What is the difference between a security program and security compliance?

When we start talking about security programs and standards, we need to also talk about security compliance. Unfortunately, these terms can start to blur together. To eliminate confusion, we define them here and explain how you will want to use them together to optimize your company’s information security. We also clarify a few other terms along the way.


A security program is the documented collection of policies, controls, and processes used by a company to protect its assets. Let's break this down:

Documenting your security program is essential. Information and cyber security have too many moving parts to rely on an ad hoc approach to security. Documentation is the reference material that keeps the organization aligned with its security decisions.

The core of a security program are its security policies. Each IT security policy sets the expectations in a specific area, like data security or incident response. Collectively, security policies are the roadmap that sets the scope and guidelines of your security program.

Security policies don't specify how they are implemented. Those details are in the controls and processes. They are the mechanisms you choose to put your security policies into practice.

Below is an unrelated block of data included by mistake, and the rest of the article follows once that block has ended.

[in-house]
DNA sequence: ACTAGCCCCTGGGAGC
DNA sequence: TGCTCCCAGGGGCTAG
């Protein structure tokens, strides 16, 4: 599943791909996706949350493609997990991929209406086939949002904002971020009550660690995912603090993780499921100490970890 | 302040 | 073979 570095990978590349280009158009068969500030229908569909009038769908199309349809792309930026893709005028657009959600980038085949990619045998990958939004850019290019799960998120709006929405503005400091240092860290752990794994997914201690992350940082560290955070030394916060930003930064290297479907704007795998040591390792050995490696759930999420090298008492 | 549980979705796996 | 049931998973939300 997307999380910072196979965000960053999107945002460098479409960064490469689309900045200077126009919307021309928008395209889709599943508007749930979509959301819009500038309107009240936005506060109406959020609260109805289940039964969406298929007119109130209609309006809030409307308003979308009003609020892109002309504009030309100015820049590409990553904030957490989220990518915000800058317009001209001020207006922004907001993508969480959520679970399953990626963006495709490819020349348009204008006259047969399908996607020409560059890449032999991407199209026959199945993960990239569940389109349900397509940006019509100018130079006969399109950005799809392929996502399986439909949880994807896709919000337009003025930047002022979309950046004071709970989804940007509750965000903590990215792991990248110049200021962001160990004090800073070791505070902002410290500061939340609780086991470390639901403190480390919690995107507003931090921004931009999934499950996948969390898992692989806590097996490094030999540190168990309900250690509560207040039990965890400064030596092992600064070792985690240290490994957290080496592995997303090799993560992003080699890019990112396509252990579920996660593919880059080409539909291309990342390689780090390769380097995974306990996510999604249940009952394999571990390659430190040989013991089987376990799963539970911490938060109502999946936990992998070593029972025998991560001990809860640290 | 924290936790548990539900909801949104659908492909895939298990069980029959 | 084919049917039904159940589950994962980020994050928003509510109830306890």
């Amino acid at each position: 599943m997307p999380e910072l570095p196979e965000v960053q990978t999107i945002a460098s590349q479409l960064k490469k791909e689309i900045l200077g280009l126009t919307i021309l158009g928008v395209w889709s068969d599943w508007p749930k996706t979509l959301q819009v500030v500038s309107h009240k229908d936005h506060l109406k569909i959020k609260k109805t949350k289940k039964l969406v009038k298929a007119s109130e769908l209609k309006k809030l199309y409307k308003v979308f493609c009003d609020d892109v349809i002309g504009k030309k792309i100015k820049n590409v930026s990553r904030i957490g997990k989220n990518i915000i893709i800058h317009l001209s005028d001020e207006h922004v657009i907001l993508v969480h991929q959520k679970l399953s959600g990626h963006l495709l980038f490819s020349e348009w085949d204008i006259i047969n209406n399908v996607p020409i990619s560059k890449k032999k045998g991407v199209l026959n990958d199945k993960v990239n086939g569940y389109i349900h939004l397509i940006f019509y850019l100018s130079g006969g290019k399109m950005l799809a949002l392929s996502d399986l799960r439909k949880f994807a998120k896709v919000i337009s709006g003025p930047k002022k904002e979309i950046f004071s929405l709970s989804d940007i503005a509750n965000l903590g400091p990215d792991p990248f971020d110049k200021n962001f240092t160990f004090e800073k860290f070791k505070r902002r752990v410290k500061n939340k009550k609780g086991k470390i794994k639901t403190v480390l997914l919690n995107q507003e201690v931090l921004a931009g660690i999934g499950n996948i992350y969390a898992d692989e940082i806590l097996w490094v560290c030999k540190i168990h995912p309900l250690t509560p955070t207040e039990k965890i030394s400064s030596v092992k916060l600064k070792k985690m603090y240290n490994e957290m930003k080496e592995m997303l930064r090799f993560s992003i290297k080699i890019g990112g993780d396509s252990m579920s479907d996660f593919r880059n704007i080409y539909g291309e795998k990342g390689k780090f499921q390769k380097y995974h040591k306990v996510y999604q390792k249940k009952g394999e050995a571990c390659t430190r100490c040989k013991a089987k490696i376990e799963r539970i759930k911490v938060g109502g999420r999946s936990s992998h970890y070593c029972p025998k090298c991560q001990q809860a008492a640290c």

• Controls can be physical, like controlling access to locations where sensitive assets are held.
  • Controls are often technological, such as tools that handle encryption, password management, and data restoration.
  • Administrative controls cover the human element, outlining actions humans need to take. This means everything from security training requirements to outlining how other controls are used.

An example: An automated tool (a technology control) conducts weekly user audits to defend against unauthorized access to your network and data. The process around responding and remediating any audit flags is an administrative control.

The purpose of your security program is to protect the confidentiality, integrity, and accessibility of your company’s assets, and to contain and minimize the impact of any intrusions. Define your company assets broadly; you can assign a security priority to different assets once you define and identify them. Your assets are data, intellectual property, strategic documents, business processes, and the network that supports your ability to operate.

A security program is the culmination of internal analyses and decisions regarding where your vulnerabilities are, what your risk tolerance is, and how you plan to execute security on your assets.